Ford Motor deepened a price war in the electric-vehicle industry on Monday by slashing the prices of its F-150 Lightning trucks, including a 17% cut for the base model, as it aims to boost its share of an EV market dominated by Tesla. Shares of Ford were down about 5% in afternoon trade. Rival General Motors (GM.N) also fell about 3%, while EV maker Rivian was down about 4%. Tesla's shares were up 2% after the company built its first Cybertruck at its Austin plant
The Detroit automaker, which had raised Lightning prices earlier this year, said it was able to cut prices on improvements in scale and battery raw material costs. "Shortly after launching the F-150 Lightning, rapidly rising material costs, supply constraints and other factors drove up the cost of the EV truck for Ford and our customers," said Marin Gjaja, chief customer officer, Ford Model e.
U.S. Companies Score Partial Reprieve From Global Minimum Tax Deal
Under the updated agreement negotiated by the Treasury Department, companies will have an extra year—until 2026—before foreign countries can start imposing new taxes on any U.S. companies deemed to pay too little tax in the U.S. And the clean-energy tax credits at the core of last year’s Inflation Reduction Act will be counted in a more favorable way than some companies had feared, offering certainty as a tax-credit trading market gets under way.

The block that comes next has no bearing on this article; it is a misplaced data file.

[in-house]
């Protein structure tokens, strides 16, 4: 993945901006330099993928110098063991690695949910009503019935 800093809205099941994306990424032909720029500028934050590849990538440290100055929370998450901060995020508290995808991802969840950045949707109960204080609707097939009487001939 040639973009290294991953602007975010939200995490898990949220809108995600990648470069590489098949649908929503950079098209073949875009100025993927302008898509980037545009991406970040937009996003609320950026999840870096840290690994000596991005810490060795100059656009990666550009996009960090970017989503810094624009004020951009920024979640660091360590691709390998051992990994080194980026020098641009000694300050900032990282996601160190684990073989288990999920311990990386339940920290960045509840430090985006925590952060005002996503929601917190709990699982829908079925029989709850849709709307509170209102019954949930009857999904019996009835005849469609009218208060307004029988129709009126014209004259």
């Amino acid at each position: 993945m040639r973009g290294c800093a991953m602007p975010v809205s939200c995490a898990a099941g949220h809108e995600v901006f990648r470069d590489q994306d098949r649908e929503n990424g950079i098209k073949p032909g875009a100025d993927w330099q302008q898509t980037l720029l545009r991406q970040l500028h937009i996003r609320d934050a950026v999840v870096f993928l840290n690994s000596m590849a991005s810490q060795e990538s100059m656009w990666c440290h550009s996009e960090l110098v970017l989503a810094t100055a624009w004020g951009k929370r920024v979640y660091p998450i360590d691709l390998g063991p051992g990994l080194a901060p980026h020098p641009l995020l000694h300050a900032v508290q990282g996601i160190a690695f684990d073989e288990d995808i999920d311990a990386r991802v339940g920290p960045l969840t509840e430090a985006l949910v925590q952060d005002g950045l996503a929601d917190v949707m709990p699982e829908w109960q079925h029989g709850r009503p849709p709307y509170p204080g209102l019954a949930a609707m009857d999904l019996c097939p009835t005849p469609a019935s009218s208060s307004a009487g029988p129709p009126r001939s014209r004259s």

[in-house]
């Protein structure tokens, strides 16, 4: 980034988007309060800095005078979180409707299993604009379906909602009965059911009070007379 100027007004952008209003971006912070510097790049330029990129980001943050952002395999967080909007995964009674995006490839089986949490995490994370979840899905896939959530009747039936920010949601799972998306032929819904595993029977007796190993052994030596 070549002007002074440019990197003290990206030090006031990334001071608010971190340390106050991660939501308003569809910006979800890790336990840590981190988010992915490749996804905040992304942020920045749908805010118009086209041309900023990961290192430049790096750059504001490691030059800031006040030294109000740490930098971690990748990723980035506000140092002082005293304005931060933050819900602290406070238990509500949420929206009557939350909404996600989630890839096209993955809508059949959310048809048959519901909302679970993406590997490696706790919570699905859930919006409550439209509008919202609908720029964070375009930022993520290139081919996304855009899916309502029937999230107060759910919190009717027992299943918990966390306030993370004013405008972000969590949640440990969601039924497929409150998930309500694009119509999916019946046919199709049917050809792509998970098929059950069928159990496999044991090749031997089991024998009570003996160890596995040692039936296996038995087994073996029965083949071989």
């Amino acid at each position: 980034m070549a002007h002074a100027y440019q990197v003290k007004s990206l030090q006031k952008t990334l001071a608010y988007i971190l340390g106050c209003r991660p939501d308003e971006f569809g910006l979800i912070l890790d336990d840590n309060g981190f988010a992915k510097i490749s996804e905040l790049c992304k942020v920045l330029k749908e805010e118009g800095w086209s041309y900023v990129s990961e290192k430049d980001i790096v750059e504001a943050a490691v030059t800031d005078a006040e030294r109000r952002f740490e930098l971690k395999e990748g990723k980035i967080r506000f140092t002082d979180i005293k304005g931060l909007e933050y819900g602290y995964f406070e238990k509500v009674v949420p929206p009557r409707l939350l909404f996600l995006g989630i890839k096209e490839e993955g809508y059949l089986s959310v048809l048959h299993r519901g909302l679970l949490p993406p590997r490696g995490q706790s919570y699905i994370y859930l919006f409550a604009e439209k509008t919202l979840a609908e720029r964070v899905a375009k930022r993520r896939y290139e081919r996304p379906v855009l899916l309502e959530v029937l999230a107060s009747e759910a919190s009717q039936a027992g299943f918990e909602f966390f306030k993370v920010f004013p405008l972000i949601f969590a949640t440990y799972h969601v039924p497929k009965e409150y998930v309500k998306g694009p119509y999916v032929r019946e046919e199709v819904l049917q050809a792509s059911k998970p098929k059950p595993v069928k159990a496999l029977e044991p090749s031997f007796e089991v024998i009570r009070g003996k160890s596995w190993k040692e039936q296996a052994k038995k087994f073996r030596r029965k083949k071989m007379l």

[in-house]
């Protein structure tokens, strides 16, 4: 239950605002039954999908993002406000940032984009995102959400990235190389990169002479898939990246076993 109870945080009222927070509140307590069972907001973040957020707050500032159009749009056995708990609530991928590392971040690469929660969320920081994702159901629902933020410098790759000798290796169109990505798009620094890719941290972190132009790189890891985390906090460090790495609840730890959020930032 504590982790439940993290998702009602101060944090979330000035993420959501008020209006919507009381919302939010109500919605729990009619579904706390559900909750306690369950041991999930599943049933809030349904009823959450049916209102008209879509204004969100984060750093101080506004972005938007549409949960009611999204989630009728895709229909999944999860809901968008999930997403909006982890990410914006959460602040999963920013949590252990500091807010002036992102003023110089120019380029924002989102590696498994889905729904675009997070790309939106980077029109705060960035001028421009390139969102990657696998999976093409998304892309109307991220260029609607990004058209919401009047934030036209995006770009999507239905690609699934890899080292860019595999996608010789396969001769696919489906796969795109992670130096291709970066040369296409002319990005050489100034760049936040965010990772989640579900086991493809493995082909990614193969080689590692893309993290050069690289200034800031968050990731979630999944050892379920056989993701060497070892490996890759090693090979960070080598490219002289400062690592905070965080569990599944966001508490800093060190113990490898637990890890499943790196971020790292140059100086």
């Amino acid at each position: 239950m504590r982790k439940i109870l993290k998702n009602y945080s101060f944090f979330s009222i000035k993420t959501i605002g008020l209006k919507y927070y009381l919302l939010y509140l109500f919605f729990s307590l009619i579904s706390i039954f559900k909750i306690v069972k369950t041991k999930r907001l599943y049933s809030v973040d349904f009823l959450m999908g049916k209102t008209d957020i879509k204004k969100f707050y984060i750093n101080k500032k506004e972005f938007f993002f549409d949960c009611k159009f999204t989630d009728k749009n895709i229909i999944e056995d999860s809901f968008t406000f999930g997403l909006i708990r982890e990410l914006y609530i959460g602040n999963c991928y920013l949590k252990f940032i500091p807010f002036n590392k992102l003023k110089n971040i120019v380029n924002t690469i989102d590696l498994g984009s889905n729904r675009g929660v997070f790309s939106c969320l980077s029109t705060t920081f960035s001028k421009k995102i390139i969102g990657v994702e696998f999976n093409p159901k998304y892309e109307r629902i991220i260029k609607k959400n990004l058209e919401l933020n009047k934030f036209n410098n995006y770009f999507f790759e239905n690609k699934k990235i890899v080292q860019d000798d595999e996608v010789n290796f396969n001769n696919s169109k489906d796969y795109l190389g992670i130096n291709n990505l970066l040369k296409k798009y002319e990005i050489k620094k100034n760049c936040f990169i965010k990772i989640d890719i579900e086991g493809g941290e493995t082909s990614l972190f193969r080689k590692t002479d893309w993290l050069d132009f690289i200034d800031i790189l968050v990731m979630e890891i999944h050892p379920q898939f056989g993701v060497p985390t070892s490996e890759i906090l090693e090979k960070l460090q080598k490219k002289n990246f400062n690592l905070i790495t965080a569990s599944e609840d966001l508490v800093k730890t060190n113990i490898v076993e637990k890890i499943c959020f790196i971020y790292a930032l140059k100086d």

The Organization for Economic Cooperation and Development, which is leading the talks, detailed the changes Monday in technical guidance after negotiations among countries. The U.S. and about 140 other jurisdictions agreed in late 2021 to impose a 15% minimum tax on large companies in each country where they operate. Negotiators, including Treasury Secretary Janet Yellen, hailed the deal as a landmark achievement in international cooperation and a bulwark against corporate tax dodging.
UK Government, Boeing and Partners Announce £80m Manufacturing Investment
Boeing has joined forces with UK partners and the British Government in one of the UK’s largest ever advanced manufacturing investments, to develop and test pioneering new composite manufacturing technologies. Announced by the Chancellor of the Exchequer, the Rt Hon Jeremy Hunt MP, the £80 million investment by government and industry is aimed at revolutionising aerospace manufacturing and creating thousands of highly skilled UK jobs.
Boeing - as lead partner on IHSS - will provide project oversight, leadership and technical support. The University of Sheffield Advanced Manufacturing Research Centre (AMRC) will establish the Compass (Composites at Speed and Scale) facility in Sheffield to house the research. Spirit AeroSystems will advance stringer preform fabrication and inspection technologies and will be responsible for performing all of the part inspections and factory modelling from their facility in Prestwick, while Loop Technology based in Dorset will offer cutting-edge automated solutions for composite handling, assembly, and inspection.